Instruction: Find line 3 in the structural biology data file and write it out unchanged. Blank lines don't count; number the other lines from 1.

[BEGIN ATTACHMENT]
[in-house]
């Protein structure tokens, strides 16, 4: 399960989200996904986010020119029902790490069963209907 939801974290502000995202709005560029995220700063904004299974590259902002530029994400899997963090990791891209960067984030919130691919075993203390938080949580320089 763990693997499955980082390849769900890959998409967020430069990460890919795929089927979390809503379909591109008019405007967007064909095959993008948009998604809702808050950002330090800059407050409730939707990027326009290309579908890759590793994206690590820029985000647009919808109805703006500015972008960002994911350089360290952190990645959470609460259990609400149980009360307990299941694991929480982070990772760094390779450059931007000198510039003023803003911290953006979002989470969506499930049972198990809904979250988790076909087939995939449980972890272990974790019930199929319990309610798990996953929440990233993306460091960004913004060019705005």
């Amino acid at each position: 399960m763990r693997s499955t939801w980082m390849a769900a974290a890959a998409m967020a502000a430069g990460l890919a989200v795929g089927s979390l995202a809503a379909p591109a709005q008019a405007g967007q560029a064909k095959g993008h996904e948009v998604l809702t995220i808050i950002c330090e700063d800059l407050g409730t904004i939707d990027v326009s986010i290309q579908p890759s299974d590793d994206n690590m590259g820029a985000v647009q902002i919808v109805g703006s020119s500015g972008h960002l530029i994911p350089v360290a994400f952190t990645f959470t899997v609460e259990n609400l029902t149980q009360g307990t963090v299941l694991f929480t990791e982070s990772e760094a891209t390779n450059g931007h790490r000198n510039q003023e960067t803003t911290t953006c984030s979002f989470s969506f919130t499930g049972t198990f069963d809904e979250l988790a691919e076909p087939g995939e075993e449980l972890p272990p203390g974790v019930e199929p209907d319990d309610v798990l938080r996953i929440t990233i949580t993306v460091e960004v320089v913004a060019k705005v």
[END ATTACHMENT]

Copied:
């Amino acid at each position: 399960m763990r693997s499955t939801w980082m390849a769900a974290a890959a998409m967020a502000a430069g990460l890919a989200v795929g089927s979390l995202a809503a379909p591109a709005q008019a405007g967007q560029a064909k095959g993008h996904e948009v998604l809702t995220i808050i950002c330090e700063d800059l407050g409730t904004i939707d990027v326009s986010i290309q579908p890759s299974d590793d994206n690590m590259g820029a985000v647009q902002i919808v109805g703006s020119s500015g972008h960002l530029i994911p350089v360290a994400f952190t990645f959470t899997v609460e259990n609400l029902t149980q009360g307990t963090v299941l694991f929480t990791e982070s990772e760094a891209t390779n450059g931007h790490r000198n510039q003023e960067t803003t911290t953006c984030s979002f989470s969506f919130t499930g049972t198990f069963d809904e979250l988790a691919e076909p087939g995939e075993e449980l972890p272990p203390g974790v019930e199929p209907d319990d309610v798990l938080r996953i929440t990233i949580t993306v460091e960004v320089v913004a060019k705005v």